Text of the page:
Many librarians were savvy enough to get in on the Pokémon GO craze early. After figuring out the difference between a lure and a razz berry, they determined if their library was a PokéStop or gym. They may have hung signs that said what team was in control and maybe had the gamers post a picture of their favorite Pokémon and where they got it. But then what? If this augmented reality technology is here to stay—and with reports of an upcoming Harry Potter Go game, it just might be—then where do we go from here? Libraries all across the country are brainstorming ways to use Pikachu and friends beyond books.
The Pierce County Library System (Wash.) has managed to make every location either a PokéStop or a gym, according to Elise Doney, the Teen Services librarian at the Lakewood Pierce County Library. “We’re having folks of all ages stop by the library,” Doney said. “I see a lot of adults playing. And also families.”
Adam Jackman, Adult Services librarian at the Gig Harbor library in Pierce County, said he has seen a resurgence of interest in Pokémon-related materials from multiple generations. “I think it’s giving us something else to talk about,” Jackman said. “This is another bridge that we can talk to people about. Anything that opens that door (for communication), we’re excited to talk about.”
The Skokie Public Library (Ill.) created a Pokémon GO Safari Program, where library trainers lead students, grade K–5 within a few blocks of the library to hunt Pokémon and learn about neighborhood landmarks. Using Pokémon GO in conjunction with your local history collection can be a great way to share often hidden resources with the community.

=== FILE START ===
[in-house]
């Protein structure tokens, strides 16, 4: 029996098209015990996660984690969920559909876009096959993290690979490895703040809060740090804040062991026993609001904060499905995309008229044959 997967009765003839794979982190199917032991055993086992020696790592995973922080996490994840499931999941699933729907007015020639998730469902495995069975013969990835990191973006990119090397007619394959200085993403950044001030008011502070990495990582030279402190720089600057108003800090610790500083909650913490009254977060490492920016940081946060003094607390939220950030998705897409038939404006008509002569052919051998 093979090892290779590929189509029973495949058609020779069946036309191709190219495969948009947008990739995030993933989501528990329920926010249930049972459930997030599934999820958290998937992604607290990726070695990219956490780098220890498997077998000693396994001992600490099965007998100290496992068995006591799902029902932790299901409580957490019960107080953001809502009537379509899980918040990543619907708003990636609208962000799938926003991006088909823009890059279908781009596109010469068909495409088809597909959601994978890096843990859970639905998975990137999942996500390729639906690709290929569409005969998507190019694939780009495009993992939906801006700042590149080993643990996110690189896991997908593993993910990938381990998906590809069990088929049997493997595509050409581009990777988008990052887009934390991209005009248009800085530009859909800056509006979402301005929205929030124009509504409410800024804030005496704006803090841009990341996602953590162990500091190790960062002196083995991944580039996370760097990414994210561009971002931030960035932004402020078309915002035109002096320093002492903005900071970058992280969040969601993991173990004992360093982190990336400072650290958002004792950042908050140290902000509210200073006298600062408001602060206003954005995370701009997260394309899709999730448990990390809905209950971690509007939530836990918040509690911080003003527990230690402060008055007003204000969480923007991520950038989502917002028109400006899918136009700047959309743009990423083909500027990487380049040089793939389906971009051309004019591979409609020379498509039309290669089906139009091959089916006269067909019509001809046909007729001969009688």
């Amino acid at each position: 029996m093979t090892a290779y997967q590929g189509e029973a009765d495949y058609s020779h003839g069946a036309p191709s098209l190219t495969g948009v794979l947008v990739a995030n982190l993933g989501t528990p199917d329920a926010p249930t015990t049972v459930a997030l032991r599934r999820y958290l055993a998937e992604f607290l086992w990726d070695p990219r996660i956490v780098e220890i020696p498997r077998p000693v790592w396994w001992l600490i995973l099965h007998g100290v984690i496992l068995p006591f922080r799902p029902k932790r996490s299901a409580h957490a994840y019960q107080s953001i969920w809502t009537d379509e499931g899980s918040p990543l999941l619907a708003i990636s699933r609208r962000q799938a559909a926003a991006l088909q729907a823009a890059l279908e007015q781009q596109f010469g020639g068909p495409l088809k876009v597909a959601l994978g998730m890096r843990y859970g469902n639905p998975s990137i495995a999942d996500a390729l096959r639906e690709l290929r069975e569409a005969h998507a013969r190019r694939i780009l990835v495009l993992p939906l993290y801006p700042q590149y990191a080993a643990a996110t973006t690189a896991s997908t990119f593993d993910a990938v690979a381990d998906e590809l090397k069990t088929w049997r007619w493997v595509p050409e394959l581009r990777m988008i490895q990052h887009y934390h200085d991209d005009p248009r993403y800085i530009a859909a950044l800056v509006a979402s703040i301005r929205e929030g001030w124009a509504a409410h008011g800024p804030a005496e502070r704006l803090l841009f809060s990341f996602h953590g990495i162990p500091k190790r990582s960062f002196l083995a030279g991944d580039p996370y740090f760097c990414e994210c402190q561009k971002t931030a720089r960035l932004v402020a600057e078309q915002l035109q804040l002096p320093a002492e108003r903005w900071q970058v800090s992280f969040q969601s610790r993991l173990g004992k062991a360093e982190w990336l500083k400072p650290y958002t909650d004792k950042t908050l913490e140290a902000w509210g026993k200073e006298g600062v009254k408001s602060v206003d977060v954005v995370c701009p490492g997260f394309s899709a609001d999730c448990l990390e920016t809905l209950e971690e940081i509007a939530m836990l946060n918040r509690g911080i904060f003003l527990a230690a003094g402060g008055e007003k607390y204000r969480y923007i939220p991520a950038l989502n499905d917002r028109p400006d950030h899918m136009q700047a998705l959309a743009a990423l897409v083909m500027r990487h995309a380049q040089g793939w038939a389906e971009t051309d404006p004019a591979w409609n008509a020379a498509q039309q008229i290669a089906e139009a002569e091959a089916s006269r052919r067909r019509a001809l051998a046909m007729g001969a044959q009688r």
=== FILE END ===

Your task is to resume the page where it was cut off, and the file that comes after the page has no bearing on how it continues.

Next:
The New York Public Library has used Pokémon GO to highlight some of its unique possessions like the Gutenberg Bible (third floor) and asks patrons to post pictures of their captured critters on Twitter and Instagram while tagging the library.
If you browse Pinterest, you’re sure to find plenty of ideas to incorporate into your fall story times. The Craft Blog Stalker compiled twenty great ideas for a party or program. There’s also a pin for Pokémon hair bows made with Perler beads and one for an origami Bulbasaur bookmark complete with teeth!
The Baltimore County Library System (Md.) recently hosted the Ready, Set Pokémon GO! Poké Crawl, in hopes of luring people—especially those that may not be regular library users—to all their branches. Josh McCready, a member of the marketing department, said many Pokémon GO players grew up in the ’80s and ’90s and haven’t been back to their local library since they were kids.
“It’s a good way to remind people what free services are available at their fingertips already at the library that they’ve often lost track of or didn’t even know about,” McCready said.
The augmented reality technology is something that will be working its way into many aspects of everyday life and something that tech-savvy librarians can have lots of fun with. The El Paso (Texas) Independent School District recently used the game to promote the upcoming school year.
From naming and drawing new Pokémon to incorporating the characters into library scavenger hunts and all the things librarians traditionally do with book characters, libraries are sure to use the craze to come up with new and innovative programs. Pokémon speed dating, anyone?
Share your ideas with us in the comments.